We’re going to risk the wrath of thousands of Mazdafarians breaking down our doors with sharpened eccentric shafts by saying that it’s the little automaker that could from Hiroshima. Sure, the magnificent 7 is no longer in production, nor is its revolutionary centerpiece engine, but everything we know about the new MX-5 says that it’s so pure, so true to the original without being a thoughtlessly bloated counterfeit that it gives us hope for the automotive industry as a whole. If it’s a hairdresser’s car, then call us Zohan.
What say you, dear reader? As always, the most entertaining comment by next Monday will receive a prize. Scroll down to see the winner of last week’s QotW, “Which Japanese automaker is furthest from its roots?” Continue reading
The Japanese Classic Car Association is one of the nation’s largest organizations for old car enthusiasts. Each year, the New Year Meeting show draws thousands. This year’s event took place on Sunday, January 26 from 9-4 in the Aomi Parking Area in Odaiba, Tokyo. In Part 01, we’ll look at the Sixties Sports that kickstarted Japan’s fascination for enthusiast automobiles. Continue reading
How awesome is this? A Toyota 2000GT wrapped on the side of a train. Of course, it is in Japan and the train is the Linimo, a mag-lev train in Aichi Prefecture. Japanese rail companies often create limited-time decorations for their trains, but this is perhaps the coolest one yet. Here’s more than you ever wanted to know about it. Continue reading
Today we are sharing an amazing story from Dutch forum member Marv666, who owns a 1983 Mitsubishi Galant GLX. Because of its condition, Marv666 was asked to participate in this event celebrating 40 years of Mitsubishi Netherlands, a older official presence history than the company has in the US. We’ll let him take it from here.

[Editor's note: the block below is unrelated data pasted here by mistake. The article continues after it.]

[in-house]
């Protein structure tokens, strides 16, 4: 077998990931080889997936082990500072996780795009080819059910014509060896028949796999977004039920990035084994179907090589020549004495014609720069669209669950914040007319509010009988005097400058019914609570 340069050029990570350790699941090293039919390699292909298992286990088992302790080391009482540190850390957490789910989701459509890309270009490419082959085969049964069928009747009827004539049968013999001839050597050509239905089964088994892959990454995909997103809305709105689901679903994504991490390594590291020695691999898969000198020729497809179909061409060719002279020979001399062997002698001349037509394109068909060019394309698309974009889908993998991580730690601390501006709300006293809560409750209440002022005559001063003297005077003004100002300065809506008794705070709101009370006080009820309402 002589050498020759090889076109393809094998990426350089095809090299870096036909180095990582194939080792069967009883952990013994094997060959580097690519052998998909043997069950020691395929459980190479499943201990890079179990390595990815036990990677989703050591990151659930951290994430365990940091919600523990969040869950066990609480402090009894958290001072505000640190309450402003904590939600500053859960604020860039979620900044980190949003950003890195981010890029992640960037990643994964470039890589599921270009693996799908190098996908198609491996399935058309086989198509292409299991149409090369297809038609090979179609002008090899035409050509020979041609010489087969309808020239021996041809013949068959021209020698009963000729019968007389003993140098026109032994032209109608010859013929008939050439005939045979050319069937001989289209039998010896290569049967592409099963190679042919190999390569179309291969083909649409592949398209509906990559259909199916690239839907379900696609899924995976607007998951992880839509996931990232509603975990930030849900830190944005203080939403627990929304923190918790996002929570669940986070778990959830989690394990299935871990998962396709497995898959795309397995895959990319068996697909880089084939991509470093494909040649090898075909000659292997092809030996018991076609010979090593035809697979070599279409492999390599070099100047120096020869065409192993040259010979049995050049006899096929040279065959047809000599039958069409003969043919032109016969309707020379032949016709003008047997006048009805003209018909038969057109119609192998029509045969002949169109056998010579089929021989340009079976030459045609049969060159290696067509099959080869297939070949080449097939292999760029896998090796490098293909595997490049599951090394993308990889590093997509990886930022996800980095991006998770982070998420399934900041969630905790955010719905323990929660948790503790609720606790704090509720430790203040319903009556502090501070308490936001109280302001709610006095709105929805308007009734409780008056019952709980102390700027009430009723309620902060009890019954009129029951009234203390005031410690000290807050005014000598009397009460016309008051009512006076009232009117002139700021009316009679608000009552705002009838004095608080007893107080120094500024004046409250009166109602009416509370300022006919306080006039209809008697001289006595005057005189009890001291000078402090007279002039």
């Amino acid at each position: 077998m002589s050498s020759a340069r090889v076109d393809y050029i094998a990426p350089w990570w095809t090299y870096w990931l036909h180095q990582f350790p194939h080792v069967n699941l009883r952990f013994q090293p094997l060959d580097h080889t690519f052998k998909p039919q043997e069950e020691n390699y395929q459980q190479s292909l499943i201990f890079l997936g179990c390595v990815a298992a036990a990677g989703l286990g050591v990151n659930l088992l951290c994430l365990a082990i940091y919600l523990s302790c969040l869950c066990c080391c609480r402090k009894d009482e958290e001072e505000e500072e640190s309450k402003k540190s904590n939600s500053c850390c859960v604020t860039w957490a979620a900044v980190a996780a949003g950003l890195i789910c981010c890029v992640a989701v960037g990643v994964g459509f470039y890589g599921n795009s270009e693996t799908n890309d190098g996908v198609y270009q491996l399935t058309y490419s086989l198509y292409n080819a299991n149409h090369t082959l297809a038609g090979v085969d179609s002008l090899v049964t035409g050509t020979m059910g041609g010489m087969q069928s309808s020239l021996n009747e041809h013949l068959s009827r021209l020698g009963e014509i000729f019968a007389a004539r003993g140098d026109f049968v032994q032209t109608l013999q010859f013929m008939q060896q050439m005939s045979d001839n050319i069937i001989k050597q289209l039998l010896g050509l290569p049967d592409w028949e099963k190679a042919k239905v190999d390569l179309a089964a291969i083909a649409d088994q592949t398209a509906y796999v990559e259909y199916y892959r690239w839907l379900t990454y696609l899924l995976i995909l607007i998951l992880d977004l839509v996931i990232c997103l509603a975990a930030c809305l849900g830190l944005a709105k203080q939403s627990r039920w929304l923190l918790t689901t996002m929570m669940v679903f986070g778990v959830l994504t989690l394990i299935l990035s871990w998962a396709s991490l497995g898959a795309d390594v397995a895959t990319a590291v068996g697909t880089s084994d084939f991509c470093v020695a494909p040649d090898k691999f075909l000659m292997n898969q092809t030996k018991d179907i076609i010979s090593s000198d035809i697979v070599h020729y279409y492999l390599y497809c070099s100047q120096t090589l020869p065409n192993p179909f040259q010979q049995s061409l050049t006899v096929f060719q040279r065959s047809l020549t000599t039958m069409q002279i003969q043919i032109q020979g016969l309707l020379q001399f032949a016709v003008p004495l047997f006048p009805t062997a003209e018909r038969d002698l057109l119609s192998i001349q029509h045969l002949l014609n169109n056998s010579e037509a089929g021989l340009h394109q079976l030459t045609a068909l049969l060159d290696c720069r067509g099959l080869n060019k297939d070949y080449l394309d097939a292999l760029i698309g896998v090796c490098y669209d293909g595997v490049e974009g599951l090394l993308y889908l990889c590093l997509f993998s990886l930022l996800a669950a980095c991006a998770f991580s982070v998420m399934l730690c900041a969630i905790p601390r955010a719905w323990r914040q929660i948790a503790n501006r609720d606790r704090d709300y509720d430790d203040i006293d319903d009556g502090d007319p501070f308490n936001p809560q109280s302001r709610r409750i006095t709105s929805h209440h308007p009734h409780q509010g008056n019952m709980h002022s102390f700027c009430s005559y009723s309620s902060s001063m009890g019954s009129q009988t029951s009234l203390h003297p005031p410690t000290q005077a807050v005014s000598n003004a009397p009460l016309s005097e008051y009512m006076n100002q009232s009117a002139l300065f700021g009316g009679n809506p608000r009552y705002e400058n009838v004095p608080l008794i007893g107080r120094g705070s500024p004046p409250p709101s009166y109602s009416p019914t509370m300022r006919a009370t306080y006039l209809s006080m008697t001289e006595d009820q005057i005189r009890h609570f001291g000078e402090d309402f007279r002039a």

I got the question to show some pictures of the Mitsubishi Classic Cars Tour that is currently happening in the Netherlands. This Classic Cars Tour is a celebration of 40 years of Mitsubishi in the Netherlands. With this tour, a number of classic Mitsubishis is shown at a number of different dealership showrooms across the Netherlands. Continue reading
Speeding tickets. It’s like a tax on driving. You never know when you’ll be plucked by laser for the Shirley Jackson lottery. Once in a blue moon, however, you completely luck the eff out and get pulled over by the coolest traffic cop in the world. This is exactly what happened to a young Mazdafarian riding dirty in a heavily modified RX-3 in New Zealand. Watch the unbelievable video below. Continue reading
Sometimes you have a great history and come to the table with some big wins already under your belt. Then you make a bad decision, miss the goal by one yard, and ruin everything you’ve worked for, leaving legions of hopeful fans bitterly disappointed.
Which Japanese automaker is furthest from its roots?
Subaru achieved record sales this year, but some argue that their *cough* legacy models have become too mainstream. Honda is still going strong, but their lineup lacks the sharp driving dynamics and intuitive designs. Isuzu was the first to offer a factory-souped street racer, but now all they make are heavy duty trucks.
What say you, dear reader? As always, the most entertaining comment by next Monday will receive a prize. Scroll down to see the winner of last week’s QotW, “What’s the strangest JNC sighting you’ve encountered?” Continue reading
We can probably all agree that there’s nothing cooler than an old Japanese wagon. With that in mind, we’re proud to announce the next Hot Wheels car to bear the JNC inkan is, once again, the 1:64 scale representation of designer Jun Imai’s Datsun 510 Wagon. Continue reading
The Motorweek archives continues to entertain with another star of the 1980s, the Toyota Cressida. Before it was rediscovered in recent years by those with drift sedan or zokusha aspirations, the X70 Cressy was nearly entirely forgotten by much of the automotive world. It’s hard to picture what the reaction to the car was in context of its era, but luckily the remarkably tepid PBS car show has the 80s everyman take ready to go. Continue reading
Originally released in 1964, “The Auto Show Song” was composed by famed Japanese songwriter Tetsuro Hoshino and performed by action movie star/singer Akira Kobayashi (there are a lot of crossover entertainers in Japan). It was an old standard of the Showa Era, and sounded off popular cars of the era. Continue reading
Today’s Kidney Car is a sad one, because it belongs to our dear friend Bart Wilkus, JNC contributor and master of all things Isuzu.
How does one even begin to write a “Kidney, Anyone?” for their own car? I guess I’ll start by stating the honest truth: I don’t want to sell my Impulse. I don’t even need to sell my Impulse. But time is short, money is hard earned, and space is at a premium. Such is life I guess, and we all have to make sacrifices from time to time. So here it is Continue reading